But most of all, we should honor Al Tieburg for his essential role in helping farm workers in their search for a decent life.

By Dick Meister

Lionel Steinberg was a rare individual – a grower who became a key farm worker ally in the struggle for decent farm labor conditions that’s raged for so many years with growers almost invariably on one side, their workers on the other.

It’s well past time that Steinberg, who died in 1999, got the public attention his contribution to the farm workers’ struggle very much deserves. Steinberg, who ran three large vineyards in California’s Coachella Valley, was the first table grape grower to agree to a contract with the fledgling United Farm Workers union headed by Cesar Chavez.

That 1970 agreement led quickly to UFW contracts with virtually all of Steinberg’s fellow growers and the end to five years of strikes and boycotts that had drawn worldwide public support. Although the UFW’s grape boycott was costing the growers millions of dollars, they had adamantly refused to negotiate with the union – or even acknowledge their losses.

Steinberg, a Democratic appointee to the State Board of Agriculture, was one of the few political liberals among the growers. But it wasn’t liberalism that moved him.

“It is costing us more to produce and sell our grapes than we are getting paid for them,” he told the growers. “We are losing maybe 20 percent of our market …. The boycott is illegal and immoral, but it also is a fact and we must recognize it and try to deal with it in a manner fair to both sides …. We cannot continue to sweep this problem under the rug.”

Nine growers joined Steinberg to seek contract negotiations with the UFW in 1969, but most growers initially rejected his pleas. Their trade association, the California Grape and Tree Fruit League, actually issued a report claiming the boycott had been a “total failure.”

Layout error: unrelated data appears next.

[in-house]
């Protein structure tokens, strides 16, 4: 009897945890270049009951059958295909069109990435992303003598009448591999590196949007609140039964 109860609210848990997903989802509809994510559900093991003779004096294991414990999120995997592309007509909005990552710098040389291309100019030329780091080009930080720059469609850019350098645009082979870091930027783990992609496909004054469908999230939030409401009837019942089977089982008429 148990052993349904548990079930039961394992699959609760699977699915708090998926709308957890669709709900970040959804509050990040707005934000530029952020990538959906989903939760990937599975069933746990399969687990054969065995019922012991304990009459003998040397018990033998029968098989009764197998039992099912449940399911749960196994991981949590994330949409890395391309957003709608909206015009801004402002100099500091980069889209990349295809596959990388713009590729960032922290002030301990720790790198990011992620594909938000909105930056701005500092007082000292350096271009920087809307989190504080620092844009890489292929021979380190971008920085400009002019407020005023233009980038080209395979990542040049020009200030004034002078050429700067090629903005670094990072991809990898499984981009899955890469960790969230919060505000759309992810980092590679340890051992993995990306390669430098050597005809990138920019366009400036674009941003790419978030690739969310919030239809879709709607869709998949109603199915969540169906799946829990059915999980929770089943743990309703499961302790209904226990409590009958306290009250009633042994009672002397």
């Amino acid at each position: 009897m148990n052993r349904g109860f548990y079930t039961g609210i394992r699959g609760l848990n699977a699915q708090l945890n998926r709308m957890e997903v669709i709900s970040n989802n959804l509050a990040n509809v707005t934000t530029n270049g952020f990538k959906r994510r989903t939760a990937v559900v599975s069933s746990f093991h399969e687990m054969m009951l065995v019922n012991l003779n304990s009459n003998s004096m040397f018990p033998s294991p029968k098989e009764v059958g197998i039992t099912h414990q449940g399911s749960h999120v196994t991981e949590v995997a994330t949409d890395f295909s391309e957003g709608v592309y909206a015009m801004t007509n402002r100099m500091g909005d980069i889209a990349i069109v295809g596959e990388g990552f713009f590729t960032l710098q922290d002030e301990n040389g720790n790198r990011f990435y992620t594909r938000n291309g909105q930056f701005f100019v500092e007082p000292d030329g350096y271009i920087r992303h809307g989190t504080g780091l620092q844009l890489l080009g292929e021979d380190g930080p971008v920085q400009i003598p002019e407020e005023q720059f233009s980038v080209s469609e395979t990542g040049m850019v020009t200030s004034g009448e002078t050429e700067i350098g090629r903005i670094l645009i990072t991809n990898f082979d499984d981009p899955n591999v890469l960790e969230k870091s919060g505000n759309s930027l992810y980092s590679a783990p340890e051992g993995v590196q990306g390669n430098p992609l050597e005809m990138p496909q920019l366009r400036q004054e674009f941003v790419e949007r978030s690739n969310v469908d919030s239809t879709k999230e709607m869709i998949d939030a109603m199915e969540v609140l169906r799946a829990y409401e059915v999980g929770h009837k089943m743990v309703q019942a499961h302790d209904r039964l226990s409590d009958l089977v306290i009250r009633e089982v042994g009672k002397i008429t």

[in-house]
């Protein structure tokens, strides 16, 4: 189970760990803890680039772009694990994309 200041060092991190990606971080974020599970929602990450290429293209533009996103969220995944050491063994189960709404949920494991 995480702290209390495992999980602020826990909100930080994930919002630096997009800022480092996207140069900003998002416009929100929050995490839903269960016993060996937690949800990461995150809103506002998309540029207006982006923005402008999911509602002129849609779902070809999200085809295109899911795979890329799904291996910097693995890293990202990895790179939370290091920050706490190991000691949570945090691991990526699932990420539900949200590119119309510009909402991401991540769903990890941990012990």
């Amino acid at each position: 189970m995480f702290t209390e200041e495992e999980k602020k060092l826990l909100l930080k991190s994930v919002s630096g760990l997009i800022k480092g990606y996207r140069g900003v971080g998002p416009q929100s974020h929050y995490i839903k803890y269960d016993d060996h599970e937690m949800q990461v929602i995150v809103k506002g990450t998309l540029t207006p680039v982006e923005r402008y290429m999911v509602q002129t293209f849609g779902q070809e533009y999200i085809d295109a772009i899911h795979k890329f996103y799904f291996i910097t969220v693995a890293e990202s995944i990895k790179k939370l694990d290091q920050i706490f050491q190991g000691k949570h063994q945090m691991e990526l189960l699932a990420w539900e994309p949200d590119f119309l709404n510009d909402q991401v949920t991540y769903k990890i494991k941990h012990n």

The UFW readily agreed to negotiations with the 10 growers led by Steinberg. But those talks, held under the auspices of the Federal Mediation and Conciliation Service, got nowhere. Steinberg then tried but failed to reach an agreement covering just his vineyards.

Steinberg estimated that growers lost $3 million during the 1969 harvest. But the standoff continued until just before the start of the next year’s harvest, when the unrelenting force of the boycott and the mediation efforts of a committee from the National Conference of Catholic Bishops brought Steinberg and the UFW back to the negotiating table.

The union was now especially eager to settle, since other growers had told the bishops’ committee privately that if Steinberg could reach an agreement they would follow him rather than face another losing year.

Steinberg soon agreed to a contract with the UFW, as did almost all of the Coachella Valley’s other growers and three of the most prominent growers in Kern County to the north, the state’s major vineyard area.

Within a few months, the rest of California’s grape growers were calling for peace. Finally, all the state’s vineyard workers got the union contract protections they and their millions of supporters had so long fought for.

The UFW would face many other arduous battles in the years that followed, some of the roughest against those very grape growers, and some which continue to this day.

But the initial contracts signaled that the farm workers’ movement was here to stay. They provided the foundation the UFW and its allies had to have if they were to effectively carry on their struggle for economic justice.

(Dick Meister, a San Francisco writer, is co-author of ”A Long Time Coming: The Struggle to Unionize America’s Farm Workers” (Macmillan).